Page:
Royalty#82

Duke of Edinburgh, Duke and Duchess of Sussex and Cambridges arrive at Queen’s annual Christmas lunch

The Duke of Edinburgh was among the first members of the Royal family to arrive for the Queen’s annual Christmas lunch. Prince Philip was pictured sitting in the front passenger seat of a car arriving at the lunch, which is an annual fixture in the royal calendar with the Queen inviting large numbers of her family to her official London home before the festive break. The Duke of Sussex was seen behind the wheel of a with his wife, who is expecting their first child in the spring, sitting  beside him. The Duchess of Cambridge was also seen arriving for the festive royal lunch sitting in the front seat of a car with the Duke behind the wheel. She waived to the crowds and sitting behind her could be seen Prince George with his nanny Maria Teresa Turrion Borrallo. Also spotted arriving at the palace gates was the Princess Royal and her husband Vice Admiral Sir Tim Laurence, Autumn Phillips, the wife of the Queen’s grandson Peter Phillips, Mike and Zara Tindall and the Countess of Wessex alongside her daughter Lady Louise Windsor. The Duke of York was another guest seen driving himself to the event and his daughter Princess Beatrice arrive separately.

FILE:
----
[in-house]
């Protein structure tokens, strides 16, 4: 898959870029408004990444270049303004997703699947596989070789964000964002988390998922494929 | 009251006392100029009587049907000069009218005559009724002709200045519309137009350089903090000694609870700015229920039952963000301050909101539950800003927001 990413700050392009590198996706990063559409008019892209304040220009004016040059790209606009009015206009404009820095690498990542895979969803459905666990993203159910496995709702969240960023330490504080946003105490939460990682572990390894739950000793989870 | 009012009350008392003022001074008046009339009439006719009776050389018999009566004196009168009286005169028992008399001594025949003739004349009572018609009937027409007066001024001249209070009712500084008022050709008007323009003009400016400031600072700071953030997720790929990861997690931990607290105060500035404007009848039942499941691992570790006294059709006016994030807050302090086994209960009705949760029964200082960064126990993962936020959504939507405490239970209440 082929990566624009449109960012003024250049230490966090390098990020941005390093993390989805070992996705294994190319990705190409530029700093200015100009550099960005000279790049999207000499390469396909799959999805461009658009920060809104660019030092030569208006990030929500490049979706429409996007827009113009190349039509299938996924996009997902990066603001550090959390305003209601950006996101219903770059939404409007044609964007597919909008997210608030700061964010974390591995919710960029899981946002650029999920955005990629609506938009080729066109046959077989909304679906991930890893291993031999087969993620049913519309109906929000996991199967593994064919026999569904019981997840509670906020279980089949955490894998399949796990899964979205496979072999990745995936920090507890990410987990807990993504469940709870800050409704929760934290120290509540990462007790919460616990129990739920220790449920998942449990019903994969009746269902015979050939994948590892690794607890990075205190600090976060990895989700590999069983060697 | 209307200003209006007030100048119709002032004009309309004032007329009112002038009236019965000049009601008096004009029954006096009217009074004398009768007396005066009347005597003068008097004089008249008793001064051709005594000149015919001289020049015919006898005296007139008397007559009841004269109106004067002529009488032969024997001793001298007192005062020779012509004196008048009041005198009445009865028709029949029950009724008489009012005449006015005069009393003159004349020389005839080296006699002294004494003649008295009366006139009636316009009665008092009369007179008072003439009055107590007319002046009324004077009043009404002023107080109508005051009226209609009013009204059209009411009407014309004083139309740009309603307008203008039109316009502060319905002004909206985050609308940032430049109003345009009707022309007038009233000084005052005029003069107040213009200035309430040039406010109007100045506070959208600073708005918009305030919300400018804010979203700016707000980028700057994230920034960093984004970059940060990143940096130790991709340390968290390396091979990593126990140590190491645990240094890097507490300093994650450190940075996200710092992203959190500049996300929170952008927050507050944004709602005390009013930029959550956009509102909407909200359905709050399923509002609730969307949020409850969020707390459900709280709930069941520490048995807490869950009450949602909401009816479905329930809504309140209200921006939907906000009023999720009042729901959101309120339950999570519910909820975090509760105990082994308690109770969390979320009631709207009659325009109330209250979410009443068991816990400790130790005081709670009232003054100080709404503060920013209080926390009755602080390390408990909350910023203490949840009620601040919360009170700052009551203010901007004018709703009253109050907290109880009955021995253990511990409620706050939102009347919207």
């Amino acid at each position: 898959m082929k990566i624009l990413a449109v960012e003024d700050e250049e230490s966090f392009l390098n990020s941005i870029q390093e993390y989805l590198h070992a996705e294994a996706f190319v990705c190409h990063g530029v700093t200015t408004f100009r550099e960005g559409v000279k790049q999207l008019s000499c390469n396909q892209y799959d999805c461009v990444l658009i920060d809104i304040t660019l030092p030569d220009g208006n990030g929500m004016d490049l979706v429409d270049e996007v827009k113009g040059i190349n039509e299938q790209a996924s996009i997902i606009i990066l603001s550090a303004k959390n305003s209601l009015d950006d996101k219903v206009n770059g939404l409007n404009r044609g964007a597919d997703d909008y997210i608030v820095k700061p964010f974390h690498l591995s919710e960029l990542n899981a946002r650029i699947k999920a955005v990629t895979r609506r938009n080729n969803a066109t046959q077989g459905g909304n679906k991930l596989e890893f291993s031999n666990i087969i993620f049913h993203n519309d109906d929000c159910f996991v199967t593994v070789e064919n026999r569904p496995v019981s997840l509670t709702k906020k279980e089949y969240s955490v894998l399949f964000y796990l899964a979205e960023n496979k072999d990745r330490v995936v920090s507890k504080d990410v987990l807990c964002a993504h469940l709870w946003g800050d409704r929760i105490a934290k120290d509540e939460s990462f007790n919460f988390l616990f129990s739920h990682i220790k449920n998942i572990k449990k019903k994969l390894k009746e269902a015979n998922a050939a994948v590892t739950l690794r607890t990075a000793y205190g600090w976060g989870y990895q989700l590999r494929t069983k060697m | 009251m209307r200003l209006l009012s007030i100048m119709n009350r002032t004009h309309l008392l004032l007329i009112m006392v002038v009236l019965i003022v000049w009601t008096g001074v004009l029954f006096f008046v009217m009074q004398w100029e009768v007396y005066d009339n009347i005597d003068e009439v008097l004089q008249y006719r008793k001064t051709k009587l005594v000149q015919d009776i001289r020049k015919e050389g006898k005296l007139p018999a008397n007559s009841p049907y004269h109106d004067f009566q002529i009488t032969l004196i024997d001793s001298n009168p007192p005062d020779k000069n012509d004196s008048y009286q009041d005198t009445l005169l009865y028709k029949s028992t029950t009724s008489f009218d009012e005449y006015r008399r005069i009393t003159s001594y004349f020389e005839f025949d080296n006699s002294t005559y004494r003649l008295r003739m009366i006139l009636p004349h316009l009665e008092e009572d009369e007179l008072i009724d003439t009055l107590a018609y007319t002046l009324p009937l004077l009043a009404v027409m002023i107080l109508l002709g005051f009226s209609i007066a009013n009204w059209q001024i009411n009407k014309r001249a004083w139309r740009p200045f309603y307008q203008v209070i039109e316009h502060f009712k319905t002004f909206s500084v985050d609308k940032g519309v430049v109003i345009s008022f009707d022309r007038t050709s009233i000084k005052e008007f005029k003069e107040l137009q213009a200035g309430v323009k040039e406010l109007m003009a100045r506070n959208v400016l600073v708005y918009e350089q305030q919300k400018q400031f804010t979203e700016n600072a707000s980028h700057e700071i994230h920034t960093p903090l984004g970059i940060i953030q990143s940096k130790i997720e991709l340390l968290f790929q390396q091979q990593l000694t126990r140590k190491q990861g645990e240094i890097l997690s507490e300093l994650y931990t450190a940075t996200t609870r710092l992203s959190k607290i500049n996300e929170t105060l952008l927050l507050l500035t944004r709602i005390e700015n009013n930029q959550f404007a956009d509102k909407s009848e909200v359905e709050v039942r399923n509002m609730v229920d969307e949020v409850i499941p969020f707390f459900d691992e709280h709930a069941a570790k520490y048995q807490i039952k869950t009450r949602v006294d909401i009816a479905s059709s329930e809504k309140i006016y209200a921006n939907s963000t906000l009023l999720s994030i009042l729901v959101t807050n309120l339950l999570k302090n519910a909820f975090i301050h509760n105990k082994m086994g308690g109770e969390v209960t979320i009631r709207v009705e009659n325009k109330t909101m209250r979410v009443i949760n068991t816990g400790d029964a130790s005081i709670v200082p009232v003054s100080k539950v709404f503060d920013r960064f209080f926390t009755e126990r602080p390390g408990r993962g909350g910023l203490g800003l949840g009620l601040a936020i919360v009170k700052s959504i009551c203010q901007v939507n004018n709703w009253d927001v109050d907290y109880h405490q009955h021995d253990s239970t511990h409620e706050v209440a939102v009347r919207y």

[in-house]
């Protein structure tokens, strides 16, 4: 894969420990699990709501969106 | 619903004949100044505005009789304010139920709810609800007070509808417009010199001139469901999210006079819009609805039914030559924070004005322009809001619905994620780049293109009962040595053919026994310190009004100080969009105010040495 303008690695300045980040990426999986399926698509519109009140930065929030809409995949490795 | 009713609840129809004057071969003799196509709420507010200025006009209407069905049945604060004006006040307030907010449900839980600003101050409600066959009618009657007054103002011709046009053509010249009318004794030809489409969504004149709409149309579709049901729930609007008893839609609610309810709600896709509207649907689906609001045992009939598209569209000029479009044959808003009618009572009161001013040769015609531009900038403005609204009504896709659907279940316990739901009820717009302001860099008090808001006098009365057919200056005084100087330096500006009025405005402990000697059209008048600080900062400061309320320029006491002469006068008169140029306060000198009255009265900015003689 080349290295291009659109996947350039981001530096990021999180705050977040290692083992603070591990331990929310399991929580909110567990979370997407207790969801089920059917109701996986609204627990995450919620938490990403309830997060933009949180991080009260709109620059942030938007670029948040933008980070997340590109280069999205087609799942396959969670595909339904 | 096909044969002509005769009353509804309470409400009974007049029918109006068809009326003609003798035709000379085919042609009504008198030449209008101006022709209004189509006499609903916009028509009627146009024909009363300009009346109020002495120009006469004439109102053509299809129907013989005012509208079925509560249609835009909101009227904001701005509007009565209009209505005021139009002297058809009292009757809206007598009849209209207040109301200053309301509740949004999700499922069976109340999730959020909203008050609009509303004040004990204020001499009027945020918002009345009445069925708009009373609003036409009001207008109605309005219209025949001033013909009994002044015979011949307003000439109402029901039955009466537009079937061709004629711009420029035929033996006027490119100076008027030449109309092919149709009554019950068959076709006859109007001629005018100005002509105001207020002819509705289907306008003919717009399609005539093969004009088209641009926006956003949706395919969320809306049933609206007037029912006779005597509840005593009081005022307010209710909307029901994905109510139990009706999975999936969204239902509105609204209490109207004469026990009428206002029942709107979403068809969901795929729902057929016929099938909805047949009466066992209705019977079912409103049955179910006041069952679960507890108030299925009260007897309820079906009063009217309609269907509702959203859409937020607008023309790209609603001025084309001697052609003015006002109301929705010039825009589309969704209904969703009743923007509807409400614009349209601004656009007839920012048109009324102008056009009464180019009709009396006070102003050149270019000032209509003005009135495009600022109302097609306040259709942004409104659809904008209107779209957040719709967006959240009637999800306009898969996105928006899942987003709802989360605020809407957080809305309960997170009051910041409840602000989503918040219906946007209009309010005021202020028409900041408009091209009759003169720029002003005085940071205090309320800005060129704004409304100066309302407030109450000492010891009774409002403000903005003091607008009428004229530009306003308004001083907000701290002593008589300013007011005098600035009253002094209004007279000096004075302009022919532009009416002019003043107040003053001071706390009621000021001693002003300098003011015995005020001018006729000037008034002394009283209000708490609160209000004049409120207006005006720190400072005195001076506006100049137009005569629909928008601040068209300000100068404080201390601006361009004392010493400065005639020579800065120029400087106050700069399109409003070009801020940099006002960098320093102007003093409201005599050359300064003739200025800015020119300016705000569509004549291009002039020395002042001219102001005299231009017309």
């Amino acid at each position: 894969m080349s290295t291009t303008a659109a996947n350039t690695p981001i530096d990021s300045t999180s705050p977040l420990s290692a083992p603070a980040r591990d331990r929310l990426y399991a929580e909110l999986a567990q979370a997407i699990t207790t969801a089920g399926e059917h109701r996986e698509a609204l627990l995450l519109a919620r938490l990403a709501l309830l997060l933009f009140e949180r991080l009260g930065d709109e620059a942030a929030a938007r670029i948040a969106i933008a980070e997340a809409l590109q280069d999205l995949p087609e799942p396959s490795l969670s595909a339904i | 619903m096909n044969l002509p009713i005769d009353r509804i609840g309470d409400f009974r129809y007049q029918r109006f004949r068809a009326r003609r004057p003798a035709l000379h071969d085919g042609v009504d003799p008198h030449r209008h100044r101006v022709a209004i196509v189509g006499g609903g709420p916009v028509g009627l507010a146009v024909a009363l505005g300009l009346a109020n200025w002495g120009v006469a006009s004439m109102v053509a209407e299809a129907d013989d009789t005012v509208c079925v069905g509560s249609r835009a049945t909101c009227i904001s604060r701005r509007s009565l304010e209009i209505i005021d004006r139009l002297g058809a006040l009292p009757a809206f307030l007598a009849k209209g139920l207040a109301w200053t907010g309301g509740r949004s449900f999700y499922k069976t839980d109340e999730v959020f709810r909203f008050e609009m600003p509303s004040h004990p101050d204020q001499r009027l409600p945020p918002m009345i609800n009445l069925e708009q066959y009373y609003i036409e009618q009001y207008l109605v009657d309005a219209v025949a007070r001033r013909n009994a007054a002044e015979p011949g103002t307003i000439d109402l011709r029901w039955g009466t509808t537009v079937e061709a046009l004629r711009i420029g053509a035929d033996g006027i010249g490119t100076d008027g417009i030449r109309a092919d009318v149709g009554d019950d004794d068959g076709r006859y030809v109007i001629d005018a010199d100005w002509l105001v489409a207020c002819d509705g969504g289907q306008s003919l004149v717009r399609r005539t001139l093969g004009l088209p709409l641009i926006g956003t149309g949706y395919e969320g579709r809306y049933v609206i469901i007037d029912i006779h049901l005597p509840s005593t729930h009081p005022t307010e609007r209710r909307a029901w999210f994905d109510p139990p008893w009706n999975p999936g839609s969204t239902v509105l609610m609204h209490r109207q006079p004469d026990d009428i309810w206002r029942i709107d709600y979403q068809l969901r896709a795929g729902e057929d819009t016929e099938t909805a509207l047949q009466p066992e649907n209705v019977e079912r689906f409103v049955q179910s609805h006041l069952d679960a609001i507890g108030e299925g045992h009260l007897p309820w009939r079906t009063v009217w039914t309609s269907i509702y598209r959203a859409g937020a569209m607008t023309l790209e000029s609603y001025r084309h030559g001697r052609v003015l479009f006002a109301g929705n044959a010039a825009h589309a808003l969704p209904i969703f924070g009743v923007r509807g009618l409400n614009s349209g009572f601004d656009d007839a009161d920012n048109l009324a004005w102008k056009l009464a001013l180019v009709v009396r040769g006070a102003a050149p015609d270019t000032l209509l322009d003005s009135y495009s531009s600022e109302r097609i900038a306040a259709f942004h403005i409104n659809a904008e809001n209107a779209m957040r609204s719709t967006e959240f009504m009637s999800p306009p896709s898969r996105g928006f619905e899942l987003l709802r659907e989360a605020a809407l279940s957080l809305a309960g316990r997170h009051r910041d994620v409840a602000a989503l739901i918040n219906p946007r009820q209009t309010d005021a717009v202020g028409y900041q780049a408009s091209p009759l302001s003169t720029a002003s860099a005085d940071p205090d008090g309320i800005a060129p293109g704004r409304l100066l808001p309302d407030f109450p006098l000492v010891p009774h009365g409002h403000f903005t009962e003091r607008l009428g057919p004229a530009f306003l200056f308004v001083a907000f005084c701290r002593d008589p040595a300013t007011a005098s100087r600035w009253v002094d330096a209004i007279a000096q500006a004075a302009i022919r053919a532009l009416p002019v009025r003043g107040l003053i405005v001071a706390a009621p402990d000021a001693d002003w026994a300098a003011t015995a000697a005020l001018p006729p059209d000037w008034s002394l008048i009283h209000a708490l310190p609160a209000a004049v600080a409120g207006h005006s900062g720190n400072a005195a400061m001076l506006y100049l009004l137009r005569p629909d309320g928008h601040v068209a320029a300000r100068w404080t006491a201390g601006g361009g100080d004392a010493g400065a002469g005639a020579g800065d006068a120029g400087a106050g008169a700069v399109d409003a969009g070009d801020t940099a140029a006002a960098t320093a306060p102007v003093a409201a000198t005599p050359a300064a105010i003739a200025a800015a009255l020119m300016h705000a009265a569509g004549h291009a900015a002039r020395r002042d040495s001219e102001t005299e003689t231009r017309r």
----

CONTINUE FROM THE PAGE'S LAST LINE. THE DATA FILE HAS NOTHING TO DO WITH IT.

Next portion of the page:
Royalty#81

Duchess of Sussex could work with British theatres amid fears ‘royal’ titles are putting off new audiences

Meghan Markle in character on the set of Suits

When the heads of both the Royal National Theatre and Royal Opera House raised concerns about having the world “Royal” in their titles, it seemed the world of stage could be turning away from its association with the monarchy for fear of putting off new younger audiences.